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Toronto Ontario Temple gardens popular site for brides, tourists

Published: Sunday, May 22 2011 5:30 a.m. MDT

BRAMPTON, Ontario — Most brides have a photo shoot in the picturesque Toronto Ontario Temple grounds — and not just those who were just married inside.

It is common to see the temple grounds suddenly fill up with dozens of cars on a Saturday afternoon and a bridal party having their official photographs taken. For many years, a top choice of brides of all religions is the grounds of the Toronto Ontario Temple because of the spectacular display of flowers, shrubs, trees and other landscaping features that make it one of the best natural backdrops.

Brampton was named Canada’s Flower City for a huge greenhouse that for decades in the 20th century specialized in roses and sent them all over North America.

The Toronto Temple gardens have helped Brampton win a number of Communities in Bloom awards in last several years, including the national title in 2006 and the international award in 2008.

Those two wins — competing along with upward of 200 communities — put Brampton, Canada’s 11th largest city and one of the fastest-growing, in what Communities in Bloom calls the Circle of Excellence, reserved for past winners.

The Toronto Ontario Temple became involved at the invitation of the city of Brampton, a community of close to half a million people just a few minutes north of Toronto’s international airport, when community leaders and residents had marveled at the floral display in the temple gardens.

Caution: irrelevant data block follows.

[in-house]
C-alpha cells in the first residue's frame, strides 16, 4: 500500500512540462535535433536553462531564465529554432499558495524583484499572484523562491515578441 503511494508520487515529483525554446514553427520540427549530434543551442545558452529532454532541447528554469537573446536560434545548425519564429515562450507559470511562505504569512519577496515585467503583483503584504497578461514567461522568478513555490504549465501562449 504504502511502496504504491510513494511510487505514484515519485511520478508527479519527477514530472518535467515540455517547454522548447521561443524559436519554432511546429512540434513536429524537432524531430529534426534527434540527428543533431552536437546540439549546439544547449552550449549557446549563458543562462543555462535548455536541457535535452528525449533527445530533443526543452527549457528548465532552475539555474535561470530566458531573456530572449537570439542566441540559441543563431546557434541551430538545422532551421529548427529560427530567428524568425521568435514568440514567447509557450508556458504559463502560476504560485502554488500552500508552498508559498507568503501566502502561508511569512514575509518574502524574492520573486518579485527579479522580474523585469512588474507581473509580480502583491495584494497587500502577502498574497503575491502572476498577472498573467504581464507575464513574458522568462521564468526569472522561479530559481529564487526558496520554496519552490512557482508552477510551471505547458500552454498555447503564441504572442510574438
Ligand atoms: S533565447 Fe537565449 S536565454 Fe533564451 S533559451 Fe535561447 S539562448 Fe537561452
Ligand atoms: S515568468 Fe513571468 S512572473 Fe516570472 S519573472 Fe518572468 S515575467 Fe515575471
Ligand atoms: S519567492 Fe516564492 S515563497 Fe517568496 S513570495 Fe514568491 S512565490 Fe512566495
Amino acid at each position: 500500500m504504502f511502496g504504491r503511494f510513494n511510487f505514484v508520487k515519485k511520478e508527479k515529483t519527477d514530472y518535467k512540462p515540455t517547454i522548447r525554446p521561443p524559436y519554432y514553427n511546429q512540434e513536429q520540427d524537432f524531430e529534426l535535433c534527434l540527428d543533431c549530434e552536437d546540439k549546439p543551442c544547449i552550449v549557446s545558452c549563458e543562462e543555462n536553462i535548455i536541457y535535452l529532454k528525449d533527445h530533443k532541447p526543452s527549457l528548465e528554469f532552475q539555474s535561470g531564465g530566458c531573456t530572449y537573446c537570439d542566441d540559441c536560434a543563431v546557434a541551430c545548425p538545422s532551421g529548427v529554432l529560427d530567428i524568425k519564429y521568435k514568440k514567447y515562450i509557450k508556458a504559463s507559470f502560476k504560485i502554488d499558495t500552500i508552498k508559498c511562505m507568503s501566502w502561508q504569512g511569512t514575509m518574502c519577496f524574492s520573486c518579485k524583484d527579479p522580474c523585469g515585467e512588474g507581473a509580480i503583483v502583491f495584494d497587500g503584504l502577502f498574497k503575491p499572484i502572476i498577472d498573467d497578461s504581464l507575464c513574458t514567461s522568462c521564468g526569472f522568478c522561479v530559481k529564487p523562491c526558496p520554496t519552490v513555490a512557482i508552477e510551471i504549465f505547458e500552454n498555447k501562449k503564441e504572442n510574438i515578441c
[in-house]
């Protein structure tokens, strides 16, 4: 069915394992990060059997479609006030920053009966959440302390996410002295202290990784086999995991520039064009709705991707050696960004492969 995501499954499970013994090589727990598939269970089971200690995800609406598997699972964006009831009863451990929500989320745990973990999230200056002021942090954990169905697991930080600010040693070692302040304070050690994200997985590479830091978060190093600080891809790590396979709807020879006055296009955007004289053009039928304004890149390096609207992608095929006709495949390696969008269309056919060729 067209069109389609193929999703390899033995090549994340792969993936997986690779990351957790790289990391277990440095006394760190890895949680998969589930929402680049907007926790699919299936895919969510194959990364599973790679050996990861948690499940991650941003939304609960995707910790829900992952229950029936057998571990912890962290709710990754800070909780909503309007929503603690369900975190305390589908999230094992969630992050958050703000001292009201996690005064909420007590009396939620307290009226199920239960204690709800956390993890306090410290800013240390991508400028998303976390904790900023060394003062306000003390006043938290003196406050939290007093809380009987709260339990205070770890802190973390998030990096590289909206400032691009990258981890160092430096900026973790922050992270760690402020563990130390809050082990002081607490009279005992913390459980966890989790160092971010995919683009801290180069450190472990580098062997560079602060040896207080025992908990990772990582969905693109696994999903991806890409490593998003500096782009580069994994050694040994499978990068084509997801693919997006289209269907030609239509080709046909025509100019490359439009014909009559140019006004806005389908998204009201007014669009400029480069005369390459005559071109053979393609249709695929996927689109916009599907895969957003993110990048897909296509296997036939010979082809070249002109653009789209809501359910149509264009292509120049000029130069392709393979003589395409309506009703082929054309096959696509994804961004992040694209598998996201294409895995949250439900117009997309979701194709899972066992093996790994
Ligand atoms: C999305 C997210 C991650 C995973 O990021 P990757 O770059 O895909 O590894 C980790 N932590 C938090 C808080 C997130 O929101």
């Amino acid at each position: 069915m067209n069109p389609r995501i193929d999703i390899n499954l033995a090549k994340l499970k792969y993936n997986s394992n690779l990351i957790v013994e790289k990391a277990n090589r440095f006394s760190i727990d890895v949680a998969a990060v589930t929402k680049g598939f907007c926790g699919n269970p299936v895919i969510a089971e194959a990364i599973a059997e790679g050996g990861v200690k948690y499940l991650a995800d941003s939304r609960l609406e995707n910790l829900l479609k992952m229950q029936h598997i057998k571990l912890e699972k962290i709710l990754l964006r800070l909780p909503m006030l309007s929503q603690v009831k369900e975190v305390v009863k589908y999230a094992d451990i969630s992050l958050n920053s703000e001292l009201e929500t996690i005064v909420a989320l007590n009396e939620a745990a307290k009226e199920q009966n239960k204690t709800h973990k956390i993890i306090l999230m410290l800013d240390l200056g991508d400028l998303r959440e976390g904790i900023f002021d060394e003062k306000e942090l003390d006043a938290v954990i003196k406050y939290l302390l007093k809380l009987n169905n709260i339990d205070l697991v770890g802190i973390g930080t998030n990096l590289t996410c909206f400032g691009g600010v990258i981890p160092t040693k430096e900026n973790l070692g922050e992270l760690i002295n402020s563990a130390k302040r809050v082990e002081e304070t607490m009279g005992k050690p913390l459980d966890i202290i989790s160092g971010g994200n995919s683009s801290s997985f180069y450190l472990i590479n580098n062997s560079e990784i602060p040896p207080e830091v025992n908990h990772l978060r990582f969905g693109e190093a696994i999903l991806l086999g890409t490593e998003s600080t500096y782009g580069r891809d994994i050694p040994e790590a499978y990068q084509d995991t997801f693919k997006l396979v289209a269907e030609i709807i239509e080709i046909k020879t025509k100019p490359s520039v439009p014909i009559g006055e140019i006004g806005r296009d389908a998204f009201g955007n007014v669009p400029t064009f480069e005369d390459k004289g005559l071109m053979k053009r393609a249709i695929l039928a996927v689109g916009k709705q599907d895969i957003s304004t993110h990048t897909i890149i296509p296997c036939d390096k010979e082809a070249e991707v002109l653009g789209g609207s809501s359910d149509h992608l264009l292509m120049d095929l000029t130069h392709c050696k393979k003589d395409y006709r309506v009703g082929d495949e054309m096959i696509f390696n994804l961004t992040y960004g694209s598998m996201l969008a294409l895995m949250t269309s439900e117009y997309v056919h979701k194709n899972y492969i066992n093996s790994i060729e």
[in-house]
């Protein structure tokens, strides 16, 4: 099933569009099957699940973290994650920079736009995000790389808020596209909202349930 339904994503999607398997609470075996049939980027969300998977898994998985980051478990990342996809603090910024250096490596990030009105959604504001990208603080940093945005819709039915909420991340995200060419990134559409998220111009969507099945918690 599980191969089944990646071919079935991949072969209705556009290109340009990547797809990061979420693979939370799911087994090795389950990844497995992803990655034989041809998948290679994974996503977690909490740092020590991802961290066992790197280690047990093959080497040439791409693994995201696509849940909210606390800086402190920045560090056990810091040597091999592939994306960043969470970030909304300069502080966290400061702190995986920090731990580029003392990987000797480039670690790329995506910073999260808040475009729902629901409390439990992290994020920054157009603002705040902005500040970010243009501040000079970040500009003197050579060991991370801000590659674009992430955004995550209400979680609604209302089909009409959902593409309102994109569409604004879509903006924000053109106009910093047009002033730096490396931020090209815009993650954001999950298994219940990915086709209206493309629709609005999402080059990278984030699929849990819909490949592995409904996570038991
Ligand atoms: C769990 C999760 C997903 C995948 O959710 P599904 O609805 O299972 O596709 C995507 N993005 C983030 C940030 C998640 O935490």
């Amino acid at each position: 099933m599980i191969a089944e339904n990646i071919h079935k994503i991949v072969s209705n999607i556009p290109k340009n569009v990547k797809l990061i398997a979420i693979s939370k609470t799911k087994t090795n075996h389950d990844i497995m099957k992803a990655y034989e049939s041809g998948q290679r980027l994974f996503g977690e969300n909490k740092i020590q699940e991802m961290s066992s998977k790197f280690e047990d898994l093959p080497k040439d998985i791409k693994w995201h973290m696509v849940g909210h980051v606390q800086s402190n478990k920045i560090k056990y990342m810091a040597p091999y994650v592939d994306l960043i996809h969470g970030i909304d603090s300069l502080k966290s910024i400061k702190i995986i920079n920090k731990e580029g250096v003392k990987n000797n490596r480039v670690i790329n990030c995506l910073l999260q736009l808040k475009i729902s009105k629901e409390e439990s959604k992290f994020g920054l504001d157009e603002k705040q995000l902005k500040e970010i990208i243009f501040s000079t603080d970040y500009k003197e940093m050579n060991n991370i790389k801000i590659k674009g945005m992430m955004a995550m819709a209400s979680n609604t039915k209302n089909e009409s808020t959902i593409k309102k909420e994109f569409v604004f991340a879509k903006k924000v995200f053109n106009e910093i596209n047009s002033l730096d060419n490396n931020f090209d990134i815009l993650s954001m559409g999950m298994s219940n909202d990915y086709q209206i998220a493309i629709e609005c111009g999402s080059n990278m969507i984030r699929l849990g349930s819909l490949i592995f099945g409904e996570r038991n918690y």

Toronto Temple President Malcolm Warner was contacted by Steve Preston from the city parks department to see if the temple grounds could be included in Brampton’s submission to the Communities in Bloom competition.

And for the past nine years, there has been a great, growing, even blooming relationship between the city and the church.

“It was one of the best things we did,” said Preston. "The temple gardens are a real jewel in Brampton's crown.”

Brampton, home of Canadarm2, a part of the International Space Station, has also listed the LDS Church as a community partner and on occasion has included Mormons in various celebrations where family history displays were highlighted and at child-centered activities where the family is being promoted.

Brampton officials have used photographs from the temple gardens in traveling displays and city booklets, and the tourism department asked if the temple gardens could be included as a destination garden.

For the past couple of years, busloads of tourists have visited the temple gardens.

The 2010-11 tourism guide for Brampton says, “Toronto Ontario Temple of the Church of Jesus Christ of Latter-day Saints in Brampton offers some of the most beautiful grounds in the Greater Toronto Area. With its spectacular flowers and impressive fountains, the gardens of the temple are open to the public during the growing season on Sunday and Tuesday to Friday from noon until 8 p.m., Saturday 8 a.m. to 8 p.m. Closed Mondays. The Temple respectfully requests that there be no smoking or picnicking on the grounds.”

And the Downtown Heritage walking tour for Brampton has a photo of the temple gardens on the inside cover.

Owen MacLean is the master gardener who has created the amazing gardens at the Toronto Ontario Temple that have made such an impact for the church in the community.

Owen personally, as well as the LDS Church, has received many awards for “outstanding contributions” to the community during the years.

The Brampton Horticultural Society has asked Owen to lead tours of the gardens for its members on a number of occasions.

With the city of Brampton using photos of the temple grounds in its tourism brochures — and the fact that the temple is located at one of the city’s busiest intersections — most people in the community have seen the temple gardens in all their glory.

John Farrington, a journalist for more than 50 years, currently runs his own business, Farrington Media, writing, editing and publishing magazines and books. He has been involved with church public affairs for 35 years.

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